AKA: swell toad, puffer, blowfish, blow toad, toadfish, sea squab
Description: Small to medium-sized fish with a blunt body capable of inflating with water and air. Puffers have grayish-brown backs and upper sides, but are yellowish-white on the lower sides and belly. Tiny black spots are scattered over most of the body, particularly the cheeks, and there is a row of seven to 10 vertical bars along the sides. The head and body are covered with prickles that give the skin a sandpaper quality.
Size: Northern puffers grow to 14 inches and 1.5 pounds.
Sometimes confused with: oyster toadfish, porcupine fish, striped burrfish
Habitat: Puffers are found from Cape Cod, Mass., to northeastern Florida over sand bottom near or amid sea grass in waters ranging from 3 feet to 180 feet deep.
Eating habits: Puffers have four powerful teeth that allow them to crush any small animal they capture, such as crabs, clams, mussels, shrimp, worms, sea urchins, sponges, sea plants and sea squirts.
Life cycle: Puffers reach sexual maturity between ages 1 and 2. Spawning occurs inshore during warmer months. The eggs attach to objects on the water bottom, sometimes in a clump.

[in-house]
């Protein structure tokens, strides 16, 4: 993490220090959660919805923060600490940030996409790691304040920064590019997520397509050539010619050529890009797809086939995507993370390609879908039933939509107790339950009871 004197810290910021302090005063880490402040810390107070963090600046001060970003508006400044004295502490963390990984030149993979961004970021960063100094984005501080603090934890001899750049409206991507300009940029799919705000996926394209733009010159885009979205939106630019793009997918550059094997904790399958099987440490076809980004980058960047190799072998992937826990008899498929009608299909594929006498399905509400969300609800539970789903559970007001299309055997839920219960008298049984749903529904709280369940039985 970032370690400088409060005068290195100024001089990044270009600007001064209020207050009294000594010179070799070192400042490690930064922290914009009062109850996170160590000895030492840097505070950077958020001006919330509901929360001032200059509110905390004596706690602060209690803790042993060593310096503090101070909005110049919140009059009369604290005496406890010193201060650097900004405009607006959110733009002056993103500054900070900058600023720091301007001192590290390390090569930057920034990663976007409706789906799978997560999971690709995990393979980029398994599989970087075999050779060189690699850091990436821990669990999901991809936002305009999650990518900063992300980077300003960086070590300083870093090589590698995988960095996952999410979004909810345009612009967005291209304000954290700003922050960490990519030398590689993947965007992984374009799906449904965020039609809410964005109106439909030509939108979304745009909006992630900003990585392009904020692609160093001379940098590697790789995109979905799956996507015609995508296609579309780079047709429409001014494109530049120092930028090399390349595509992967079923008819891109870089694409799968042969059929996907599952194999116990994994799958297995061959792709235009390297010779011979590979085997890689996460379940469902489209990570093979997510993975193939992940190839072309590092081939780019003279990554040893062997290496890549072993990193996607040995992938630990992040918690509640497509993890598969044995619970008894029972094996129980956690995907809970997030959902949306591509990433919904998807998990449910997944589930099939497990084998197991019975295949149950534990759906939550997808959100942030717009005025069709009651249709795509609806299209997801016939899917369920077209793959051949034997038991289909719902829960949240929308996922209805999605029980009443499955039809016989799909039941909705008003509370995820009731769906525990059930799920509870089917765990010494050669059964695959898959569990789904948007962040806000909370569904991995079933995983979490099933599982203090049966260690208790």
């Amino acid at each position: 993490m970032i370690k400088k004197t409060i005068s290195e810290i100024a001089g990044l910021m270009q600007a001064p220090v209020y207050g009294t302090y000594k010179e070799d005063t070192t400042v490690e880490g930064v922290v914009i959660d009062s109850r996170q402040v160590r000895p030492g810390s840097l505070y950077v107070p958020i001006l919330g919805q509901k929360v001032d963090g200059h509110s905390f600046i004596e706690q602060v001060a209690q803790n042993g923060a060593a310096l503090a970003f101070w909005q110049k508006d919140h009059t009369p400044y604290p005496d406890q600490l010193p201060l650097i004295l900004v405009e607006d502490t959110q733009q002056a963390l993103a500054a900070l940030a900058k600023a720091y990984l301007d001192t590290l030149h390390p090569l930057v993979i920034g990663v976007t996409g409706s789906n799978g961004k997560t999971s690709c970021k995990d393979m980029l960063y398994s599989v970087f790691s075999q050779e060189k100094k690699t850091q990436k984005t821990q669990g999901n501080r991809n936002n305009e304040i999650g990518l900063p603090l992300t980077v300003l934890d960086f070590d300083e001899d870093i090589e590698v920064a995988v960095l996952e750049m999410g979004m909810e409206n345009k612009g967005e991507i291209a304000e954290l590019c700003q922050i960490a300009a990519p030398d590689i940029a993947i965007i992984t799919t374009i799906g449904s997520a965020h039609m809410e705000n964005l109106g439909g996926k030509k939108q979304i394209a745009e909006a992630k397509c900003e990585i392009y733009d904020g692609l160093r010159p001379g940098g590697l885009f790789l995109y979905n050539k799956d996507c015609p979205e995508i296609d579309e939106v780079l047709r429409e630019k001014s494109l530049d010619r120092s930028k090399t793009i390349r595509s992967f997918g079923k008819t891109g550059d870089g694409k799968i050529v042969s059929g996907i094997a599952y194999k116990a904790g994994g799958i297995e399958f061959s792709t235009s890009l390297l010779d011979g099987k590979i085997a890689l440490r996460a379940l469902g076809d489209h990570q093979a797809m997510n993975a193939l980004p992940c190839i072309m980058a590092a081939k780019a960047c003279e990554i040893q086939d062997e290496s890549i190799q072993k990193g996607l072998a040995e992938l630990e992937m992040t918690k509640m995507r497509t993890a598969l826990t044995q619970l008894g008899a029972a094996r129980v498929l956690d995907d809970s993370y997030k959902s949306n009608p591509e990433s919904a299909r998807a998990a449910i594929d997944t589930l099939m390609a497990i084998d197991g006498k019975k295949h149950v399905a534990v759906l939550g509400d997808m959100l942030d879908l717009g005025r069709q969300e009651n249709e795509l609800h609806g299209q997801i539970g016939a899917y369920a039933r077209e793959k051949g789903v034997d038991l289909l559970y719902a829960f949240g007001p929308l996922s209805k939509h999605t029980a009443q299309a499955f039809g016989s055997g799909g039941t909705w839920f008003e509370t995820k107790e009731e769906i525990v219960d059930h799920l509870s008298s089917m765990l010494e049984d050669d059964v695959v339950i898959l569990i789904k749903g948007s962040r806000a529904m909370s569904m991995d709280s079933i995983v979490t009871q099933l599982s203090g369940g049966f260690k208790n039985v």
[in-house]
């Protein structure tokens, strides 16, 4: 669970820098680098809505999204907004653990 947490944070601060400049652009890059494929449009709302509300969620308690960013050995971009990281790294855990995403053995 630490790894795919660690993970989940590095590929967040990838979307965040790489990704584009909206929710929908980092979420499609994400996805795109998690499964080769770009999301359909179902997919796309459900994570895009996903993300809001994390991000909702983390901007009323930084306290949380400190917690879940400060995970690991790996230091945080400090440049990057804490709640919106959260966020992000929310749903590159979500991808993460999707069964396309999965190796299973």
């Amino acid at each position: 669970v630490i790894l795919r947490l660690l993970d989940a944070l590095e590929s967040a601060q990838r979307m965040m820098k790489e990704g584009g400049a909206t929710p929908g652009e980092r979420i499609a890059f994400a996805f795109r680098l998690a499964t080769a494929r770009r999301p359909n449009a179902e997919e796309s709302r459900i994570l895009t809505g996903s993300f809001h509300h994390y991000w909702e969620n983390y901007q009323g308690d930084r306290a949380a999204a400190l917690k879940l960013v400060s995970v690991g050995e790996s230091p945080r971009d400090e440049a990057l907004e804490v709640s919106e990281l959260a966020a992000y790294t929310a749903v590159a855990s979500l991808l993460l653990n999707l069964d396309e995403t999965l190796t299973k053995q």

Fishing tips: Puffers are caught by hook and line from piers, jetties, boats and from shore usually with two-hook bottom rigs baited with shrimp, bloodworms or squid.
The Northern Puffer is not deadly poisonous like its tropical counterparts and has been eaten by humans for years. However, some scientists believe there are low-level toxins in the skin and organs. Fishermen are advised to thoroughly clean the Northern puffer of all skin and viscera before eating.
N.C. Saltwater Fishing Tournament
No award given for this species.
Persons engaged in recreational fishing in North Carolina coastal waters are required to possess a Coastal Recreational Fishing License in accordance with G.S. 113-174.2.